Renewable energy stakeholders were reminded again in recent weeks that misguided criticism and outright misinformation launched against the nation’s pursuit of a clean energy future must be turned back.
Whether it’s the rhetorical and legislative assaults on the federal Renewable Fuels Standard (RFS); the oil industry’s legal effort to turn back EPA’s approval of E15; or the varied attacks against the U.S. military’s development of renewable, domestically grown alternatives to petroleum-based transportation fuels that too often come from hostile nations, the challenges must be met.
An example of the latter is the recent publication of an assessment written by a naval aviator who currently teaches at the Air War College at Maxwell Air Force Base in Alabama. The paper presents what the author claims are “deficiencies that preclude biomass from becoming a primary energy source and biofuels from replacing petroleum as a national-scale transportation fuel.”
Unfortunately, some of the media that picked up the paper’s release characterized it as an “Air Force report to Congress.” In fact, the paper represents the position of one individual and serves as the basis for an article just published in an Air Force journal. That journal carries a wide variety of strategic research and position papers, and its editors make clear the opinions put forth do not carry the official sanction of the Air Force or the Pentagon.
The official U.S. military policy is to fund biofuel research, buy test and demonstration quantities of biofuels, and contribute funding for the construction of new biorefineries that will help commercialize production, increase the domestic fuel supply, reduce dependence upon foreign oil and reduce fuel costs associated with oil price fluctuations.
Fortunately, there are many more military experts who take the strategic long view and understand, unlike the author of the questionable article, the significant strategic vulnerability of today’s petroleum-based fuels, as well as the vast capabilities inherent in U.S. scientific and engineering communities.
It is undeniable that U.S. dependence on oil represents a national security risk today and more so in the future. As pointed out in a recent rebuttal to the paper at issue by Leo Goff, a retired Navy Captain who now serves as the program manager of the Military Advisory Board for CAN, a not-for-profit research and analysis organization, vast quantities of the world’s oil supplies flow through choke points that are a strategic venerability that can be exploited to cripple not only the United States, but its allies and trading partners as well. As a result, the U.S military is required to expend tremendous resources, both in dollars and lives, to protect oil supply lines.
Goff and others of a similar outlook, including most policy makers know that the only way to effectively reduce the strategic venerability of U.S. dependence on oil is to stop using so much of it. While energy efficiency will be a key part in reducing oil consumption, a major component must be to find alternatives to oil.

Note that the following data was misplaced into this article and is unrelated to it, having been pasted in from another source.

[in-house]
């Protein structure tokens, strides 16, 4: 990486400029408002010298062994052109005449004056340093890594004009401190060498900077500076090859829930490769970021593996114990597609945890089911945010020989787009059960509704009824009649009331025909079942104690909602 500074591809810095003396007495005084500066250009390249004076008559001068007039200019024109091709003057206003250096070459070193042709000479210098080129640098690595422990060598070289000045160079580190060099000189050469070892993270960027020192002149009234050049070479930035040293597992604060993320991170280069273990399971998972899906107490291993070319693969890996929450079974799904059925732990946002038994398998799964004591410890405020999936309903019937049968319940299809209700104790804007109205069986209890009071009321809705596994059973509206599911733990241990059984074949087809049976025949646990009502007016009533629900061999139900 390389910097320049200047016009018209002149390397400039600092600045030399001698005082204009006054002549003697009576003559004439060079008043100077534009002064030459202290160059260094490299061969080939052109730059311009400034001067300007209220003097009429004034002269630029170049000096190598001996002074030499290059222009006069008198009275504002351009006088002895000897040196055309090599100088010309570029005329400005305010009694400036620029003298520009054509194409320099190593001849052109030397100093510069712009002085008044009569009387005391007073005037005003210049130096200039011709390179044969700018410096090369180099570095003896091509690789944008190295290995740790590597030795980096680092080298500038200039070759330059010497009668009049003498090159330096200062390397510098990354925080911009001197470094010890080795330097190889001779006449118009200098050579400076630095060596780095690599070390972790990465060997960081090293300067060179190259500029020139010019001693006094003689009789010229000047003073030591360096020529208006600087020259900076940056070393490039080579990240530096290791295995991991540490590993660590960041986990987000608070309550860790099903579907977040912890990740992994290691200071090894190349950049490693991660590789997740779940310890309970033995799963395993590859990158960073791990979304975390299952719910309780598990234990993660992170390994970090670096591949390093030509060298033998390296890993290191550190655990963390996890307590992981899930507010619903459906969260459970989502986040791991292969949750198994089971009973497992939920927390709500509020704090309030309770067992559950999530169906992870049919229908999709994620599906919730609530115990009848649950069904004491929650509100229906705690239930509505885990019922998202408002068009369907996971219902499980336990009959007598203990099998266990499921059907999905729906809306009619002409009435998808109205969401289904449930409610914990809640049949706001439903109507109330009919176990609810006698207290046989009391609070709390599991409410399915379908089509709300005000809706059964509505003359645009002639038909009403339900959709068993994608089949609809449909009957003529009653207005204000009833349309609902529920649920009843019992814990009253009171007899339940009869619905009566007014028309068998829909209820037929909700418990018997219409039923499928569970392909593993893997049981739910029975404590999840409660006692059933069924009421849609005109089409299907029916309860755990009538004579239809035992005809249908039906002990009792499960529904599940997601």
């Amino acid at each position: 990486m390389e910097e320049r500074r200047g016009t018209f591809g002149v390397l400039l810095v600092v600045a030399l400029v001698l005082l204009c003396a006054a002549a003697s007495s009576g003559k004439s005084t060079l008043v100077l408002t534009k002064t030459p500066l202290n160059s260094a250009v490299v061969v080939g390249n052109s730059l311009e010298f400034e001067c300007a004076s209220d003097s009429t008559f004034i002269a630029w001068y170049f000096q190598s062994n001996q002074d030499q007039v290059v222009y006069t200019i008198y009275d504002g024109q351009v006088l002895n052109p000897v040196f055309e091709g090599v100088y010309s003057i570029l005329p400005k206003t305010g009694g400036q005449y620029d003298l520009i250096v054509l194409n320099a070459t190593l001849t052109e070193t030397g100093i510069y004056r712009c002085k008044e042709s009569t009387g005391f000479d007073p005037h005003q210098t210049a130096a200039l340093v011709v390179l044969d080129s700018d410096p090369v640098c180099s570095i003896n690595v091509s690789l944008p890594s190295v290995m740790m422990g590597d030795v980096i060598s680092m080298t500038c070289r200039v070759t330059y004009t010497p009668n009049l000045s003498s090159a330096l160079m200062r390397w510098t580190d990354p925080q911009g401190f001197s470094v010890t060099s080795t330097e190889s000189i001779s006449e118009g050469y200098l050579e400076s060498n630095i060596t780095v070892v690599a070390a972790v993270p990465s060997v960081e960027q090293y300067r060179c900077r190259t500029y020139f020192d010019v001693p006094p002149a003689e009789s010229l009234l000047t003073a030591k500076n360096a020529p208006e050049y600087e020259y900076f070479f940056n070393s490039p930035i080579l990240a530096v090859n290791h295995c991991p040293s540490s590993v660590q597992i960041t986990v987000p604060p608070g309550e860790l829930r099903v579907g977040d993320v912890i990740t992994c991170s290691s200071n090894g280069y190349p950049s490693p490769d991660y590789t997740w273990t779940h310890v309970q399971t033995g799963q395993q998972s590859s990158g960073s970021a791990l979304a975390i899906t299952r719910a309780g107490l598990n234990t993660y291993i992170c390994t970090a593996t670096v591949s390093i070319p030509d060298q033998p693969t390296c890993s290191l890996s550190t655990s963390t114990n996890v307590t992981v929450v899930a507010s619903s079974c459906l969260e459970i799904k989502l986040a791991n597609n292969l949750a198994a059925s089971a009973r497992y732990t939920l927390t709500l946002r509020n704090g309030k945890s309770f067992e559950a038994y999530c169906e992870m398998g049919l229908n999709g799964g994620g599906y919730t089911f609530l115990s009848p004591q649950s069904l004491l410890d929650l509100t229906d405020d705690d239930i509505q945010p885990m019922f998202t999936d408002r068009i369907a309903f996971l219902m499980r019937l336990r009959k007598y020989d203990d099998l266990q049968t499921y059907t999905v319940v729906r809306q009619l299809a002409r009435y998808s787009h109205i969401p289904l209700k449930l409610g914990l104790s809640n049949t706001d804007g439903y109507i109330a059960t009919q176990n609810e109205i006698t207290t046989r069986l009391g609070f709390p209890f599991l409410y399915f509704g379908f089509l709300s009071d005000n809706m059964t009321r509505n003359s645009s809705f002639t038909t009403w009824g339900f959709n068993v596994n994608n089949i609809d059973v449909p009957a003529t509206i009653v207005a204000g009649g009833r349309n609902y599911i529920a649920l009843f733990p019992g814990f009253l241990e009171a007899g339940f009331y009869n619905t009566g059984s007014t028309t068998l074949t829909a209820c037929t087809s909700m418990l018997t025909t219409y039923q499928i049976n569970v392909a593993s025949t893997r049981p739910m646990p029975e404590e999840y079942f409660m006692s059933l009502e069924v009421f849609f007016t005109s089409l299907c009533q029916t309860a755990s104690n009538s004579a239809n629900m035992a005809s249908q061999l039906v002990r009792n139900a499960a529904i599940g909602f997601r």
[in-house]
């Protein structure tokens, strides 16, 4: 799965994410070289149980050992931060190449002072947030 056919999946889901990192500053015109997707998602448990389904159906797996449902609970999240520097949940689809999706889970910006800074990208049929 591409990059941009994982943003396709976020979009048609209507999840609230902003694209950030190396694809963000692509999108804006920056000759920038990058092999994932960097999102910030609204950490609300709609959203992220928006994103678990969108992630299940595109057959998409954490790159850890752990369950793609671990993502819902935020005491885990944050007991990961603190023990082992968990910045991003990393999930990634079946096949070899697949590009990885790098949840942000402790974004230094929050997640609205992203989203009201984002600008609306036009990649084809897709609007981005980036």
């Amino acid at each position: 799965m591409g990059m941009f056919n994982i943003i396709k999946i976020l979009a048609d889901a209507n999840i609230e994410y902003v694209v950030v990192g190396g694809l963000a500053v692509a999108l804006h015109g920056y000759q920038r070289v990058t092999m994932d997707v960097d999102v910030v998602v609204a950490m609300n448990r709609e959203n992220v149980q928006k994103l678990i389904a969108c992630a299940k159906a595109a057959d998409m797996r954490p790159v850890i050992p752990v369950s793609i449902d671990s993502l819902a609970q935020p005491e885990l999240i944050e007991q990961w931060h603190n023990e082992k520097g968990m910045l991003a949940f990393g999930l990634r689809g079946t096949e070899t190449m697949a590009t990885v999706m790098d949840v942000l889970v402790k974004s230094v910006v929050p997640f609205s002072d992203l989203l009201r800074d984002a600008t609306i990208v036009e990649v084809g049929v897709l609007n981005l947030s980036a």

Because oil has been relatively convenient, finding suitable alternatives is difficult task that requires political will and innovation. Embracing new energy sources has brought with it skeptics. A Nobel Prize winner in chemistry once dismissed the development of atomic energy as making “moonshine.”
The expense of new energy sources is held up by those who favor a business as usual approach. In fact, an alternative energy source may at first be costly, but given that this nation is only in the beginning stages of its development of biofuels, history has shown that U.S. innovation can eventually take new technologies into the mainstream at reasonable costs.
CNA’s Goff notes that the first computers were developed primarily for the Defense Department. They cost thousands of times more than they do today and were so massive that conventional wisdom of the time was that they would have limited applicability. Yet dedicated scientists and engineers, backed early on by government demand, has brought relatively inexpensive computers into virtually every home, business and school.
Those like Goff and other policy leaders understand that the nations need the same type of innovators who can explore and develop new, clean energy forms, and who recognize that a “business-as-usual” approach will not work. No one should suggest that the nation should completely abandon carbon- or hydrogen-based energy in the short term. But what is needed is the elimination of the U.S. addiction to the convenience of oil.
All renewable energy stakeholders should call on policy makers to enable the Defense Department to send a strong demand signal that will drive down the costs for alternatives to conventional oil, including biofuels. The U.S. government currently provides a quite mature oil industry twenty times the amount of subsidies than it does to alternative fuels. It is time to level the playing field and unharness the brain power of American ingenuity on this problem.